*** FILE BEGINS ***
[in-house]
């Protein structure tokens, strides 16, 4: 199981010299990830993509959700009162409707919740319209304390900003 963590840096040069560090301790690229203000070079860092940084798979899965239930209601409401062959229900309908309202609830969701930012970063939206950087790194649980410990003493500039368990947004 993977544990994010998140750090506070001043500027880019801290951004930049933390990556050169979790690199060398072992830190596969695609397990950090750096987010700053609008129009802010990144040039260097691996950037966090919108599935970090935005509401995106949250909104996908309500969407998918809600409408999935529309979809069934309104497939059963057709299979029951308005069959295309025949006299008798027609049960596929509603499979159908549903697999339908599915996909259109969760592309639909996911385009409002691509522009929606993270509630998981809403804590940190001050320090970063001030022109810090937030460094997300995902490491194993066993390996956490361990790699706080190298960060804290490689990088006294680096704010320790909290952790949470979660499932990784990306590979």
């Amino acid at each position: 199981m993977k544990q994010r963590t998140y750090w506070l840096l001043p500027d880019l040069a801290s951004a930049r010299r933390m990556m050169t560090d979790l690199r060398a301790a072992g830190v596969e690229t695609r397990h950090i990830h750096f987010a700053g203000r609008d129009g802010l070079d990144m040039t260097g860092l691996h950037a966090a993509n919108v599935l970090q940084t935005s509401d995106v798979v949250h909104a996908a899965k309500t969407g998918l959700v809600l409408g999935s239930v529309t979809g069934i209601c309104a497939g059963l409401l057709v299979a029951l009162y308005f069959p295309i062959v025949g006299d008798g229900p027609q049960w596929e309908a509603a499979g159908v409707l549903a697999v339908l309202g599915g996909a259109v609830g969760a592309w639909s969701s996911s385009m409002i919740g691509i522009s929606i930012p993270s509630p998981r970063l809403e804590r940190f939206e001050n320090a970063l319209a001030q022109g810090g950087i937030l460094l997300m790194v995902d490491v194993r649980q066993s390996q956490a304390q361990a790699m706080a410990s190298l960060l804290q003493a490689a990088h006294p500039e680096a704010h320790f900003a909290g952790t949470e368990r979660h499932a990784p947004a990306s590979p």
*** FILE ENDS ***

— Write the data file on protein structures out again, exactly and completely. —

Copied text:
[in-house]
């Protein structure tokens, strides 16, 4: 199981010299990830993509959700009162409707919740319209304390900003 963590840096040069560090301790690229203000070079860092940084798979899965239930209601409401062959229900309908309202609830969701930012970063939206950087790194649980410990003493500039368990947004 993977544990994010998140750090506070001043500027880019801290951004930049933390990556050169979790690199060398072992830190596969695609397990950090750096987010700053609008129009802010990144040039260097691996950037966090919108599935970090935005509401995106949250909104996908309500969407998918809600409408999935529309979809069934309104497939059963057709299979029951308005069959295309025949006299008798027609049960596929509603499979159908549903697999339908599915996909259109969760592309639909996911385009409002691509522009929606993270509630998981809403804590940190001050320090970063001030022109810090937030460094997300995902490491194993066993390996956490361990790699706080190298960060804290490689990088006294680096704010320790909290952790949470979660499932990784990306590979």
């Amino acid at each position: 199981m993977k544990q994010r963590t998140y750090w506070l840096l001043p500027d880019l040069a801290s951004a930049r010299r933390m990556m050169t560090d979790l690199r060398a301790a072992g830190v596969e690229t695609r397990h950090i990830h750096f987010a700053g203000r609008d129009g802010l070079d990144m040039t260097g860092l691996h950037a966090a993509n919108v599935l970090q940084t935005s509401d995106v798979v949250h909104a996908a899965k309500t969407g998918l959700v809600l409408g999935s239930v529309t979809g069934i209601c309104a497939g059963l409401l057709v299979a029951l009162y308005f069959p295309i062959v025949g006299d008798g229900p027609q049960w596929e309908a509603a499979g159908v409707l549903a697999v339908l309202g599915g996909a259109v609830g969760a592309w639909s969701s996911s385009m409002i919740g691509i522009s929606i930012p993270s509630p998981r970063l809403e804590r940190f939206e001050n320090a970063l319209a001030q022109g810090g950087i937030l460094l997300m790194v995902d490491v194993r649980q066993s390996q956490a304390q361990a790699m706080a410990s190298l960060l804290q003493a490689a990088h006294p500039e680096a704010h320790f900003a909290g952790t949470e368990r979660h499932a990784p947004a990306s590979p």